Maryland Bike Laws

Riding a Bike in Maryland: Laws and Liability

There are a lot of great reasons for riding a bike instead of driving. It’s good exercise, it’s cost efficient and it’s environmentally responsible. But bicycle accidents can and do happen – which is why both cyclists and drivers need to be careful about following the rules.

Laws for Maryland Bike Riders

Before you hop on your bike and hit the road, familiarize yourself with Maryland’s bike laws and make sure you’re protecting yourself against injury and liability. Here are some suggestions to consider:

Ride on the right. If there is a bike lane on the road, you’re required by law to use it. If there isn’t one, then you should ride on the right side of the road, close to the shoulder. Riding on the sidewalk is allowed, but you’ll have to yield to pedestrians. If you’re riding in a group, you’re not allowed to ride more than two people across.

Think like a car driver. In the state of Maryland, bikes are considered vehicles, so it’s important that you follow the same rules that are required of car drivers. For example, bicyclists need to come to a complete stop at red lights and stop signs, and signal a turn well in advance of making it (100 feet, if possible).

Be safe. In some parts of Maryland, helmets are required for riders of all ages; in other parts, they are required only for those 16 (or 18) and younger. Nevertheless, you should always wear a helmet, regardless of your age; they reduce your risk of serious head injuries by 85%. Maryland law also prohibits cyclists from wearing ear buds or headphones in or on both ears while riding, and from riding on roads where the posted speed limit is more than 50 MPH.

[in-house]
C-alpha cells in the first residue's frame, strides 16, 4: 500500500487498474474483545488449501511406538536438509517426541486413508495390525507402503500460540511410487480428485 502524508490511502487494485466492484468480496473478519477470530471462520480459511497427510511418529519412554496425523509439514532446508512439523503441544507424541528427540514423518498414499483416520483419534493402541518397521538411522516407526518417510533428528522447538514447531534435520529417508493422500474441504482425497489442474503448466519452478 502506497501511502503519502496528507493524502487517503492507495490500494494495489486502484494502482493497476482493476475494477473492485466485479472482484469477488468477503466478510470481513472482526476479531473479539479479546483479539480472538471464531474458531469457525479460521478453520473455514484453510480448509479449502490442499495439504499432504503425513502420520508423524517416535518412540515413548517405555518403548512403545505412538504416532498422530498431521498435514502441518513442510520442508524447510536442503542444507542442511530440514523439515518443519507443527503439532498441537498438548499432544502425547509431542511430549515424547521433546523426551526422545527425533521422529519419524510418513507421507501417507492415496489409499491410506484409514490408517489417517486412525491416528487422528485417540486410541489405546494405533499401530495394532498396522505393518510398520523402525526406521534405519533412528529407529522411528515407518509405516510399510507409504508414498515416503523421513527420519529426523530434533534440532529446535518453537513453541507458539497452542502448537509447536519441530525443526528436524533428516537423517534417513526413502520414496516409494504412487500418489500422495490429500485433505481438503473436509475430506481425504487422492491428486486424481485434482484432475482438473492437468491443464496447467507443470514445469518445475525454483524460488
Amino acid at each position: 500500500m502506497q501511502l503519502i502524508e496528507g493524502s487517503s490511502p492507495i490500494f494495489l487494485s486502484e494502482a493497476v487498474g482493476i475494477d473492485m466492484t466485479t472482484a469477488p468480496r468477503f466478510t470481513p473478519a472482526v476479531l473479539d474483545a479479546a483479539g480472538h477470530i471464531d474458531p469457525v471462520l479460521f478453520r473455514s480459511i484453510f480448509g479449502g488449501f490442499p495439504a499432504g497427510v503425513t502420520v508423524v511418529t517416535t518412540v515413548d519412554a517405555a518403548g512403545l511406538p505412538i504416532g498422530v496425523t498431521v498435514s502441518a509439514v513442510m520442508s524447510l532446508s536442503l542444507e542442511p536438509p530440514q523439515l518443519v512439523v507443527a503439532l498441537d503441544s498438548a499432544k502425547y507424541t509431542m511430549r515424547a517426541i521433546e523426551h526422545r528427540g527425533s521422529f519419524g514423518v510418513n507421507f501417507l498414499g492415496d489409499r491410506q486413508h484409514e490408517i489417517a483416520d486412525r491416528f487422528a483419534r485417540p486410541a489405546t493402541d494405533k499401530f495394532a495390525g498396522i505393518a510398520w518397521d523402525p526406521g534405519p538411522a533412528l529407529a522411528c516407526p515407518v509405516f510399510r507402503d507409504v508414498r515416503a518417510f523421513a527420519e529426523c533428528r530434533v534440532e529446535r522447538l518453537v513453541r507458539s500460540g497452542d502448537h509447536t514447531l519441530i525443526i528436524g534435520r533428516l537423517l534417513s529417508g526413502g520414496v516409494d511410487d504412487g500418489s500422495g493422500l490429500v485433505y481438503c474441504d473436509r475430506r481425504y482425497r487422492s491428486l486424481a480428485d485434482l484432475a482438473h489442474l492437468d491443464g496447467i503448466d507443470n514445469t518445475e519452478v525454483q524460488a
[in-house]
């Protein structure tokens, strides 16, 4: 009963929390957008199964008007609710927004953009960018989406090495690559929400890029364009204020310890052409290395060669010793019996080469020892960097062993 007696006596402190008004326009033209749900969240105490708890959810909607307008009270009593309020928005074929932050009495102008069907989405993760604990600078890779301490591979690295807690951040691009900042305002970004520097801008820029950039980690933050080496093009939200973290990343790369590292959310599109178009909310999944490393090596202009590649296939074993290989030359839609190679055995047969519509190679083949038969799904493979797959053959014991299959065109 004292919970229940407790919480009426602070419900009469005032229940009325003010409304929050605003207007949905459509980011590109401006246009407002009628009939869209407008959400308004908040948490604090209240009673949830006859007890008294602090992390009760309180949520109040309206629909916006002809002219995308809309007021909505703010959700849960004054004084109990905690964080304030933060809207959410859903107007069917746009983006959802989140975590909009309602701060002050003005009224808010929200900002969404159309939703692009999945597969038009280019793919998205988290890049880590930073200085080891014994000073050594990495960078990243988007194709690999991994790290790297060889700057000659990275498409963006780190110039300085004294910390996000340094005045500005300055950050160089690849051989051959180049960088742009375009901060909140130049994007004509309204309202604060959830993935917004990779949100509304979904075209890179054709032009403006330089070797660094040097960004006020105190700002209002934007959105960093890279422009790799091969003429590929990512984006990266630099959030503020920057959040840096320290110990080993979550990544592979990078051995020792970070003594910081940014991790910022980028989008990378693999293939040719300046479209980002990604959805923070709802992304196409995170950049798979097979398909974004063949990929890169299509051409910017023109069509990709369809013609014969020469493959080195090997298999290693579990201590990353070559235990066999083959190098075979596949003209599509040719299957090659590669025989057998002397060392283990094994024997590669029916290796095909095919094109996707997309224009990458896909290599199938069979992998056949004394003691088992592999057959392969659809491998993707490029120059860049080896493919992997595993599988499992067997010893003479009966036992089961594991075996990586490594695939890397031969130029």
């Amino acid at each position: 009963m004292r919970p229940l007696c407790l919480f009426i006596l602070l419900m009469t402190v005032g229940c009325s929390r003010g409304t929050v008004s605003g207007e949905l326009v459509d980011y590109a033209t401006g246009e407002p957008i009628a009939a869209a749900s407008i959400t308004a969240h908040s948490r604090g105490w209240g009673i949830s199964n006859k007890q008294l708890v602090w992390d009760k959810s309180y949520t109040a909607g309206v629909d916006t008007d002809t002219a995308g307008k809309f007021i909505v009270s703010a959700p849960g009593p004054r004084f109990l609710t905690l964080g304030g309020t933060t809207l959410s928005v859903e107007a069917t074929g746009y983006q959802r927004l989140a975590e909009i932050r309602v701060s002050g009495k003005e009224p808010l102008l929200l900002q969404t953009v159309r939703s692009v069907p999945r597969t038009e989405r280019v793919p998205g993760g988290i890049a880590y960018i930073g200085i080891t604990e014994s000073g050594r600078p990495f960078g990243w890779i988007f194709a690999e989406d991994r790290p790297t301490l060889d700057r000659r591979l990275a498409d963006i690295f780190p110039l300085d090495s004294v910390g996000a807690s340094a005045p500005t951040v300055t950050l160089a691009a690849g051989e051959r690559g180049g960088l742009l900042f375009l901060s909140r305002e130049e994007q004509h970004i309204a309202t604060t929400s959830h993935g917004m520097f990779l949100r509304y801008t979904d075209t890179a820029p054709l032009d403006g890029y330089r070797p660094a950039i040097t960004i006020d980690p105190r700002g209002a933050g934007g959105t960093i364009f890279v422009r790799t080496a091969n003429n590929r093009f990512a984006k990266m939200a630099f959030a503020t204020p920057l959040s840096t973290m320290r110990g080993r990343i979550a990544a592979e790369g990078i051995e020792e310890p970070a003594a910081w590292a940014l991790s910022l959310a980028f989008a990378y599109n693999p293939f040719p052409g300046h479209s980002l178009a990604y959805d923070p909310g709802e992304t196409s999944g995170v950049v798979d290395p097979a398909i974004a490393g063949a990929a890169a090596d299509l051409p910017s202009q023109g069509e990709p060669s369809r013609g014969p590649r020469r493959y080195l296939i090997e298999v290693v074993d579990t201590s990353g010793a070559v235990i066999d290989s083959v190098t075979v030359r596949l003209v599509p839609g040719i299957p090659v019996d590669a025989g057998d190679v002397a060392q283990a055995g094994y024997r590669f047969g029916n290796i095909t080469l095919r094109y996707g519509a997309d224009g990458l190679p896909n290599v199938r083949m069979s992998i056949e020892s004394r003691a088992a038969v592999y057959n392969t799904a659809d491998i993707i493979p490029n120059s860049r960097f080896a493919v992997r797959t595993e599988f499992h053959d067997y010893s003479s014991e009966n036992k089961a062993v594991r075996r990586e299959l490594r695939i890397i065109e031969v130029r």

Riding at night? Maryland law requires that your bike have a white front light and a red rear right (or reflector). Make sure your brakes are in good working order, too – it’s illegal to ride a bike without them. And don’t drink and ride – Maryland prohibits cycling under the influence.

Don’t assume anything. You may have a lot of the same rights as car drivers, but you have a lot less wiggle room when it comes to accidents. If it looks like a driver near you is doing something illegal or dangerous, yield or get yourself out of the way – even if you know you’re in the right. That driver might not realize they’re breaking the rules, or they might not care. It’s not worth taking a chance, regardless of who’s at fault.

What about drivers?

If you’re driving, the most important thing to remember is to be patient. You have a responsibility to share the road safely with bike riders in Maryland. Imagine if the cyclist you’re stuck behind was one of your loved ones; keeping them safe would be far more important than getting to your destination five minutes sooner, right? Don’t risk injury to cyclists (or yourself) by passing them too closely or swerving to get around them when cars are approaching in the opposite direction. You’re also required by Maryland law to yield right-of-way when a bike rider is making a turn. If you’ve been involved in a bicycle accident in Maryland, a lawyer can help you determine the best course of action. Contact the Law Offices of Nicholas Parr in Baltimore, MD today to schedule your free consultation. We don’t receive a fee unless we